Services spending is the most discretionary, but its reach is expanding. Let’s look deeper into the demographics.

Let’s start by identifying the groups most responsible for the bulk of Services spending in 2022 and the $3.26B increase. The first chart details the biggest Pet Services spenders for each of 10 demographic categories. It shows their share of CU’s, share of Services spending and their spending performance (Share of spending/share of CU’s). In order to better target the bulk of the spending we had to alter the groups in 3 categories – income, area & education. The performance level should also be noted as 6 of 10 groups have a performance level above 120%. This is 1 less than 2021 but the 2nd most for any segment only behind Supplies with 7. Veterinary and Total Pet have 5 and Food has only 4. This indicates that the disparity between the best and worst performing segments shrank a little in 2022, but it is still the highest of any segment. Income is still the biggest factor in Services Spending. The categories are presented in the order that reflects their share of Total Pet $ which highlights the differences of the 7 matching groups. For Services, the share ranking differences from Total Pet are small. The # of Earners and Occupation are more important in Services.

  1. Race/Ethnic – White, not Hispanic (84.9%) up from 84.6%. This big group accounts for most of the spending in all segments. Their performance grew from 125.9% to 126.3% and they moved up from 5th to 4th place in importance. All groups spent more. The Hispanics’ increase was below average which produced the gains in share & performance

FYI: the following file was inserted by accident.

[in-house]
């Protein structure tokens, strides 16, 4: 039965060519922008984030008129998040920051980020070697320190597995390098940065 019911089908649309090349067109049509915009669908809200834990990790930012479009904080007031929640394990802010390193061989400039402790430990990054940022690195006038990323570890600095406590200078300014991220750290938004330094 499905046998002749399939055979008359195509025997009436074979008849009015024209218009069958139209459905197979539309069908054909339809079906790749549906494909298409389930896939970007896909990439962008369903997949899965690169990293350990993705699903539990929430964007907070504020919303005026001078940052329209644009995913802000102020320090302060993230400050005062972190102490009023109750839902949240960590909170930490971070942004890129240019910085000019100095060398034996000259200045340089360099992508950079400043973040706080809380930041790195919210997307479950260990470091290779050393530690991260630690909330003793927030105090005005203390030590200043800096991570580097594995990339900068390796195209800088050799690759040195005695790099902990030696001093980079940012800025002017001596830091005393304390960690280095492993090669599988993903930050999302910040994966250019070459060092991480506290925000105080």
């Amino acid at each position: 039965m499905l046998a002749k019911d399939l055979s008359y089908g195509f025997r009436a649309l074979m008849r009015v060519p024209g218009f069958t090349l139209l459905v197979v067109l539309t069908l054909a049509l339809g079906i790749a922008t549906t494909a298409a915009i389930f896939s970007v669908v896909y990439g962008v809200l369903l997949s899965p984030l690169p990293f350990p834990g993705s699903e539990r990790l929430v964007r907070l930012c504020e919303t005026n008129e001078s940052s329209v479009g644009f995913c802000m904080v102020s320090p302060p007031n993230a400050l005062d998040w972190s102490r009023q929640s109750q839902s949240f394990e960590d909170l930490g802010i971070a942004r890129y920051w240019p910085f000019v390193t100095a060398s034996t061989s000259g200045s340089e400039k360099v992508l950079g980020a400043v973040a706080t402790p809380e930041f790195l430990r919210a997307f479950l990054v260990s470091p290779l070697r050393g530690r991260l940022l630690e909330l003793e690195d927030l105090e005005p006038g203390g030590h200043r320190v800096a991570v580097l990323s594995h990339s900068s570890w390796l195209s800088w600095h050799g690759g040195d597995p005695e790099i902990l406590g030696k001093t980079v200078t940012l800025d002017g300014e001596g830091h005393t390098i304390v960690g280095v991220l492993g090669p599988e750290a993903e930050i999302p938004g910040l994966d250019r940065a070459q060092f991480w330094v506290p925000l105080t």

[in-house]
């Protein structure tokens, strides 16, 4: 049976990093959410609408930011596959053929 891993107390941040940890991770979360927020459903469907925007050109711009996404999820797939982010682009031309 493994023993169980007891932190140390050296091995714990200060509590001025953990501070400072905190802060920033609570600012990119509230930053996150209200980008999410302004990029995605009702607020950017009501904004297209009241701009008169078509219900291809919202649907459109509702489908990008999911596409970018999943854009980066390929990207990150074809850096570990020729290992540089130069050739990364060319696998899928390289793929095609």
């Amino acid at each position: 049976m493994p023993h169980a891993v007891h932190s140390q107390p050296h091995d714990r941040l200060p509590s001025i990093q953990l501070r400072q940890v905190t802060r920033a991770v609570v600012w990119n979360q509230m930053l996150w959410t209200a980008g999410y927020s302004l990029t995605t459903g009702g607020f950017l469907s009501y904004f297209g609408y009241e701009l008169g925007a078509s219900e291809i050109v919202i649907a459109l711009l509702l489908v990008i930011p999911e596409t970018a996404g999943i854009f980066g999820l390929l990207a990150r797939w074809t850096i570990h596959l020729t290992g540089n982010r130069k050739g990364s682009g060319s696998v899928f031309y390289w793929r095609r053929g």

2. Housing – Homeowners (80.8%) up from 80.5%. Homeownership is a big factor in spending in all industry segments. Their performance fell from 124.5% to 124.1% but they moved up from #6 to #5 in importance. All segments spent more. Homeowners gained share because of more CUs. This and a big % lift by Renters made Performance drop.
  3. # in CU – 2+ people (80.0%) down from 82.2% Their performance also decreased from 118.3% to 116.0% but they moved up from #8 to #7 in importance. All sizes spent more. The drop in share and performance is due to a spectacular 52.5% increase by Singles while spending for 5+ CUs grew only +0.1%.
  4. Area – City/Suburbs >2500 (77.8%) down from 80.0% in share, and performance fell from 98.1% to 96.2%. Again they are the only group not earning its share of $pending. Services is an Urban Segment. All Areas spent more but Suburbs had the biggest lift, +$1.48B. Center City “lost” with a $0.83B, 27.1% increase. Areas <2500 were +53.1%.
  5. Education – College Grads (69.8%) down from 71.7%. Income generally increases with education so Services spending grows with increasing education. Performance fell from 151.5% to 149.3% but education stayed #2 in importance. Only HS Grads spent less but the <College group was +45.3% while College Grads were only +32.1%.